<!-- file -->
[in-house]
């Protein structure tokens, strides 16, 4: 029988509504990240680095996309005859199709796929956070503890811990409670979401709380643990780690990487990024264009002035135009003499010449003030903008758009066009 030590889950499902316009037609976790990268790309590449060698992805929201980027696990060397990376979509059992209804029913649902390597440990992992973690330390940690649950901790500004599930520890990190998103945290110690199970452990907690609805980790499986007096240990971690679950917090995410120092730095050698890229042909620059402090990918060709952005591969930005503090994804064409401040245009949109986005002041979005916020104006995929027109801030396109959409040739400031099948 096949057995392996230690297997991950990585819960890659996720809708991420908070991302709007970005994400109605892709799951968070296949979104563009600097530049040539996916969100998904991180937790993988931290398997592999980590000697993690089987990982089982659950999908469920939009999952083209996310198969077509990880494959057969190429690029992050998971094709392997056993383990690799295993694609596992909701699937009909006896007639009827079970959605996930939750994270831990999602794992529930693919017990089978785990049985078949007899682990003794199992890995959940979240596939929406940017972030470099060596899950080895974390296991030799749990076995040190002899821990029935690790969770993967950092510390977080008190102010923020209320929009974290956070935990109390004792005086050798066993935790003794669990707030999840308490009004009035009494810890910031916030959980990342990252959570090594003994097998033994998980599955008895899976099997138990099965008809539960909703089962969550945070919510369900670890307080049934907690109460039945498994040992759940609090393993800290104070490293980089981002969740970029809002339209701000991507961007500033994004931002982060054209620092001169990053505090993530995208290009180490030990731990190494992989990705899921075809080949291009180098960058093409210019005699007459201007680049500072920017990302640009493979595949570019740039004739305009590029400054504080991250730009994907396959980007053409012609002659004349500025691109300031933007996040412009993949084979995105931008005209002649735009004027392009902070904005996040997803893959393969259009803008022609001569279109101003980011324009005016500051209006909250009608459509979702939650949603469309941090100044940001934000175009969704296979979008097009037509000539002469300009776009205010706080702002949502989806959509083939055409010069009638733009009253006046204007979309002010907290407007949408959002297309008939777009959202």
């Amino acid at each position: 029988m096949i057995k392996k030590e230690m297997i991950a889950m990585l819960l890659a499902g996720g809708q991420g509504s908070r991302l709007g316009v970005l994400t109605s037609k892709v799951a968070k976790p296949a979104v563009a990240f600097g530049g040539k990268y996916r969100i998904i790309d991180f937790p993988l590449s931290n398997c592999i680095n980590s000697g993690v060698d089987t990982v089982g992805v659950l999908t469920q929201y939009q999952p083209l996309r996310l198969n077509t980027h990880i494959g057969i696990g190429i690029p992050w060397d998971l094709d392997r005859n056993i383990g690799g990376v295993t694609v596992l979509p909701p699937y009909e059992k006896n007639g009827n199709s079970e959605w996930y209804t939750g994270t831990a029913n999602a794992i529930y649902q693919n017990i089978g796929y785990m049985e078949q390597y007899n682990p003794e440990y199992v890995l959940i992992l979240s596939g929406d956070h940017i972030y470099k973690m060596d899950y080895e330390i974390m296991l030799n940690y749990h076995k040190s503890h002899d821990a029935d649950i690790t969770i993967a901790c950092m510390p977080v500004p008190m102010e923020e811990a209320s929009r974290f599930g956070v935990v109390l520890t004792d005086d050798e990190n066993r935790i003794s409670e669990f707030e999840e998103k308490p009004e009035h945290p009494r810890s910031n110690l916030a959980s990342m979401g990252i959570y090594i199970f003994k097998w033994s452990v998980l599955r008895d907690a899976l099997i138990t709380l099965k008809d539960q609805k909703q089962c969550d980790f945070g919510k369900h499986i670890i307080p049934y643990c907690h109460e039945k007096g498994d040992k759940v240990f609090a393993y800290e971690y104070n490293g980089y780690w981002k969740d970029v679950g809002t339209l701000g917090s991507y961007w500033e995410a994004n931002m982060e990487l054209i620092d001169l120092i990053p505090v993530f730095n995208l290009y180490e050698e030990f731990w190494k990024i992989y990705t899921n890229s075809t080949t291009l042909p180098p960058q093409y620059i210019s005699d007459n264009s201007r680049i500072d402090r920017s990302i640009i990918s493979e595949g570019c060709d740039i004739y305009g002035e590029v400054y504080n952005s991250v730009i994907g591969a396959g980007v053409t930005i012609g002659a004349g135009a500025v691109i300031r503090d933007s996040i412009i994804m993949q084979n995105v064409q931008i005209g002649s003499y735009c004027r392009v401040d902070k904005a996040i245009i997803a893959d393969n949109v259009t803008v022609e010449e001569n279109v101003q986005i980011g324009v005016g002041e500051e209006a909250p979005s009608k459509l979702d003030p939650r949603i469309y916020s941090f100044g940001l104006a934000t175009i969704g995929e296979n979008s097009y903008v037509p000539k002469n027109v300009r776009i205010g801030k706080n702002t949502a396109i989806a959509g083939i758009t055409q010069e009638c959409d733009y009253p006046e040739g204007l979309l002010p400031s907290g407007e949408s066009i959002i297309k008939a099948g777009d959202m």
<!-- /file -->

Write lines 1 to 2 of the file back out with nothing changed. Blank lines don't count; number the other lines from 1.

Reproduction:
[in-house]
């Protein structure tokens, strides 16, 4: 029988509504990240680095996309005859199709796929956070503890811990409670979401709380643990780690990487990024264009002035135009003499010449003030903008758009066009 030590889950499902316009037609976790990268790309590449060698992805929201980027696990060397990376979509059992209804029913649902390597440990992992973690330390940690649950901790500004599930520890990190998103945290110690199970452990907690609805980790499986007096240990971690679950917090995410120092730095050698890229042909620059402090990918060709952005591969930005503090994804064409401040245009949109986005002041979005916020104006995929027109801030396109959409040739400031099948 096949057995392996230690297997991950990585819960890659996720809708991420908070991302709007970005994400109605892709799951968070296949979104563009600097530049040539996916969100998904991180937790993988931290398997592999980590000697993690089987990982089982659950999908469920939009999952083209996310198969077509990880494959057969190429690029992050998971094709392997056993383990690799295993694609596992909701699937009909006896007639009827079970959605996930939750994270831990999602794992529930693919017990089978785990049985078949007899682990003794199992890995959940979240596939929406940017972030470099060596899950080895974390296991030799749990076995040190002899821990029935690790969770993967950092510390977080008190102010923020209320929009974290956070935990109390004792005086050798066993935790003794669990707030999840308490009004009035009494810890910031916030959980990342990252959570090594003994097998033994998980599955008895899976099997138990099965008809539960909703089962969550945070919510369900670890307080049934907690109460039945498994040992759940609090393993800290104070490293980089981002969740970029809002339209701000991507961007500033994004931002982060054209620092001169990053505090993530995208290009180490030990731990190494992989990705899921075809080949291009180098960058093409210019005699007459201007680049500072920017990302640009493979595949570019740039004739305009590029400054504080991250730009994907396959980007053409012609002659004349500025691109300031933007996040412009993949084979995105931008005209002649735009004027392009902070904005996040997803893959393969259009803008022609001569279109101003980011324009005016500051209006909250009608459509979702939650949603469309941090100044940001934000175009969704296979979008097009037509000539002469300009776009205010706080702002949502989806959509083939055409010069009638733009009253006046204007979309002010907290407007949408959002297309008939777009959202």